Security Experts:

Real-Time Intelligence: Security Silver Bullet or Too Good to Be True?

Many Real-time Threat Intelligence Offerings Aggregate Indicators of Compromise (IoCs) and Are Strictly Reactive

The concept of “real-time intelligence” is frequently portrayed as the panacea for our security woes. And, in theory, it certainly could be. The purpose of intelligence, after all, is to equip its consumer with a decision advantage over relevant threats and adversaries. So, if intelligence pertaining to these threats or adversaries could be ready for consumption at the exact “real-time” moment a potentially malicious activity occurred, it would theoretically provide an even greater decision advantage. 

But in reality, real-time intelligence is exceedingly difficult to attain. Many current offerings are limited in how they can address the broad spectrum of threats and adversaries that exist today. Organizations seeking to enhance their overall security posture and mitigate enterprise-wide risk need more than what existing offerings of real-time intelligence can provide. Here’s why: 

Real-Time Intelligence is Reactive

The most successful intelligence programs strive to understand relevant threats and adversaries before they impact an organization. However, since many offerings labeled as real-time intelligence are automated solutions that aggregate indicators of compromise (IoCs), they are strictly reactive.

Cyber Threat Intelligence SolutionsIoCs, by nature, are tactical and only provide insight into individual threats that already exist and malicious activity that has already occurred. While these solutions can greatly enhance network defense and perimeter security, they are suitable for little else and should never be the sole source of intelligence in any security program.

Real-Time Intelligence Has Incomplete Context

Since most existing offerings of real-time intelligence are largely composed of IoCs, they tend to provide very limited context. Although an IoC might tell us that an email signature or IP address is in some way malicious and should therefore be blocked, it doesn’t always help us understand why. Assessing the full context and relevance of an IoC will likely require an analyst to conduct additional research and deeper analysis. And given that many security teams receive an abundance of IoCs on a daily basis, this process can be time-consuming and inefficient. 

For example, let’s say an IoC is the URL of a popular website that has been infected with malware. In many cases, this IoC would automatically trigger a countermeasure that prevents the URL from being accessed within an organization’s network. But what if the website is only infected with malware for a short amount of time? Or what if a company employee tries to access the website from a mobile network? Is blocking the URL indefinitely the most effective way to combat the threat? Since IoCs in and of themselves tend to be static and lacking in full context, they rarely provide enough insight into the full extent and potential impact of a threat.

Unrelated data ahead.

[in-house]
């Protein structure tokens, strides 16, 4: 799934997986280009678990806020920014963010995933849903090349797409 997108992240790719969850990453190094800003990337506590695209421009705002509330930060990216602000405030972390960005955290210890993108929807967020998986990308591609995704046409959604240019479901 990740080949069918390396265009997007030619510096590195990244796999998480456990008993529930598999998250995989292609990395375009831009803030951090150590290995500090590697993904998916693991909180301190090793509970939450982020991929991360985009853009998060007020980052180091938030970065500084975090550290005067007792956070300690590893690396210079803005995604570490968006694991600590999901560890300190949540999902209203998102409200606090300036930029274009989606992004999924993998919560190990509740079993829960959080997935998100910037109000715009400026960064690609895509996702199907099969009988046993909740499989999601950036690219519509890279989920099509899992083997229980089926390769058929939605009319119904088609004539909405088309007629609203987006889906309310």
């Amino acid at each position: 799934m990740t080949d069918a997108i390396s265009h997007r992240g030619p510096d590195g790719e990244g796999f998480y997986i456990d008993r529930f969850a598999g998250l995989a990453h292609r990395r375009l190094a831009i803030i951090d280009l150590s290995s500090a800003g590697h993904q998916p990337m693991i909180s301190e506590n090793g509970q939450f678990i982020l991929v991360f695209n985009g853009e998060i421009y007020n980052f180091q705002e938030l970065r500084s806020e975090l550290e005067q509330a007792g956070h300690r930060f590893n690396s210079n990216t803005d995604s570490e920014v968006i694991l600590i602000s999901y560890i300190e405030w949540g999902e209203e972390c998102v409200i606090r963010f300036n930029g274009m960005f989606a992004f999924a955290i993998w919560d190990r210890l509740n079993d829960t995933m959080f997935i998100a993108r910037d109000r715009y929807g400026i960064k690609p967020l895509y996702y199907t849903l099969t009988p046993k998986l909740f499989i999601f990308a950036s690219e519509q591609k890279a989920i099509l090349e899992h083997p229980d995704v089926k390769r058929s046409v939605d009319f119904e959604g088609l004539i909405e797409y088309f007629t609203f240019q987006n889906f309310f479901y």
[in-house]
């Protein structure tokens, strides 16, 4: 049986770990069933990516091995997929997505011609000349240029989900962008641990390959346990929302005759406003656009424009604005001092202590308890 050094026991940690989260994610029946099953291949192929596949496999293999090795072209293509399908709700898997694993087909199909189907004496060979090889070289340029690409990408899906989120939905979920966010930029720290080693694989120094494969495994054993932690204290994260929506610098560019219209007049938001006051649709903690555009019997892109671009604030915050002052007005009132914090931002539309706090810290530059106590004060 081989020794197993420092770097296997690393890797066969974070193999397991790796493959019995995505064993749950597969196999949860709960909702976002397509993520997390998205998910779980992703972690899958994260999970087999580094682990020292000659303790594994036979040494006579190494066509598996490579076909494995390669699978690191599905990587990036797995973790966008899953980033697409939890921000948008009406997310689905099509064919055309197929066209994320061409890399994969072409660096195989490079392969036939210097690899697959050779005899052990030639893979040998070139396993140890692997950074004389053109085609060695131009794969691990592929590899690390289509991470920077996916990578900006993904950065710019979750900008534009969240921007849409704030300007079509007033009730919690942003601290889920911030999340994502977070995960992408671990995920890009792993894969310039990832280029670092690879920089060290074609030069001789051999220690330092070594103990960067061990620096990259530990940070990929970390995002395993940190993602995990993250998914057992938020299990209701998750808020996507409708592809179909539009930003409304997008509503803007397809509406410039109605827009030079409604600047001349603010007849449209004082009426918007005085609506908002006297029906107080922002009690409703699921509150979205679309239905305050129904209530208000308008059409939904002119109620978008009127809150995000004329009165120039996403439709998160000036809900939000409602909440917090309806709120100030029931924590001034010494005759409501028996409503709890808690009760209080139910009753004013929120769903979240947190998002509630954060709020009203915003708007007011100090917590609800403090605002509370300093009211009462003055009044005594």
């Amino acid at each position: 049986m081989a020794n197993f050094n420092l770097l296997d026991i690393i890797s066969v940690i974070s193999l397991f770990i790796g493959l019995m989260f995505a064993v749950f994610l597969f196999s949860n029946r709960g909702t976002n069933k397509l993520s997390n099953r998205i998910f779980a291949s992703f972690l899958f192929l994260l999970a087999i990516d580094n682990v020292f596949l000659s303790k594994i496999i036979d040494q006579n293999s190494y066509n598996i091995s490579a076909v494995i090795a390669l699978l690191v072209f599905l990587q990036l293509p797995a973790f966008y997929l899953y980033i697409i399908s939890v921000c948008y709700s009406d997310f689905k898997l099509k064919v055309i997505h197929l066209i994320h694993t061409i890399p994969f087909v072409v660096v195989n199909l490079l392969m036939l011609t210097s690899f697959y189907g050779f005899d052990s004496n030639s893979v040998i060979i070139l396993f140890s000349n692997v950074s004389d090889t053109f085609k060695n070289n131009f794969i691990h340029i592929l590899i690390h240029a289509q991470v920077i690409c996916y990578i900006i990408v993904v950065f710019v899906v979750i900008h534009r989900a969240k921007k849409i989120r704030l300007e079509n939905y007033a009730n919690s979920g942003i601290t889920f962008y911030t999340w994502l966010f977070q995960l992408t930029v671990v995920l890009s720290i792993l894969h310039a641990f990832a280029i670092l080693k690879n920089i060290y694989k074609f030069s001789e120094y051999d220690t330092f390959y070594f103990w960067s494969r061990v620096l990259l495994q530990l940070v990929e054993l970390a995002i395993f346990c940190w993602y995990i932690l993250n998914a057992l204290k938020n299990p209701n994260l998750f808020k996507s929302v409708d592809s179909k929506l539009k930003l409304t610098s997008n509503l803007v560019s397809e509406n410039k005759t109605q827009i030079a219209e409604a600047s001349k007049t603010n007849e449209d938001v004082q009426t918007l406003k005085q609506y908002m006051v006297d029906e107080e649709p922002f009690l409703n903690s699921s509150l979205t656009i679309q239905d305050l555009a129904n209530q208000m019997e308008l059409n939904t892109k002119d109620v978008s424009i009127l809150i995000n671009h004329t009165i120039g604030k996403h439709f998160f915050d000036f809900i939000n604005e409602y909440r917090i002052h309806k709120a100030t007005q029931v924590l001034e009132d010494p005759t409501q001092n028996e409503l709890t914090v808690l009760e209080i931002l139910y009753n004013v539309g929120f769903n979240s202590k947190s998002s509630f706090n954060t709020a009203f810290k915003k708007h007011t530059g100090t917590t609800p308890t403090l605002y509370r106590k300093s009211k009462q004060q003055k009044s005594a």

Real-Time Intelligence Can Obscure Risk

When real-time intelligence is the only type of intelligence a security team consumes, the team can lose sight of the threat landscape and how it can (or does) impact the organization on a macro level. For example, while real-time intelligence might help a security team answer questions like “what phishing campaigns should we be worried about?” it likely won’t be able to address strategic and risk-focused questions such as “how can we raise enterprise-wide awareness of phishing in a manner that strengthens our overall security and risk posture?” It’s crucial to remember that the most effective teams focus not just on aggregating IoCs and blocking threats, they strive to understand why these threats exist in the first place and what can be done to enhance the organization’s overall risk posture moving forward. 

Although real-time intelligence offerings can play a valuable role in an organization’s tactical network defense initiatives, they should never be viewed as a “silver bullet” or one-and-done solution.

Organizations seeking to gain a true decision advantage over a broad spectrum of relevant threats and adversaries need to look beyond just IoCs and work to integrate intelligence that is finished, actionable, and relevant -- such as Business Risk Intelligence (BRI) -- into their security and risk strategies.

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Josh Lefkowitz is the CEO of Flashpoint, the global leader in Business Risk Intelligence (BRI) from the Deep & Dark Web. He has worked extensively with authorities to track and analyze terrorist groups. Lefkowitz also served as a consultant to the FBI's senior management team and worked for a top tier, global investment bank. Lefkowitz holds an MBA from Harvard University and a BA from Williams College.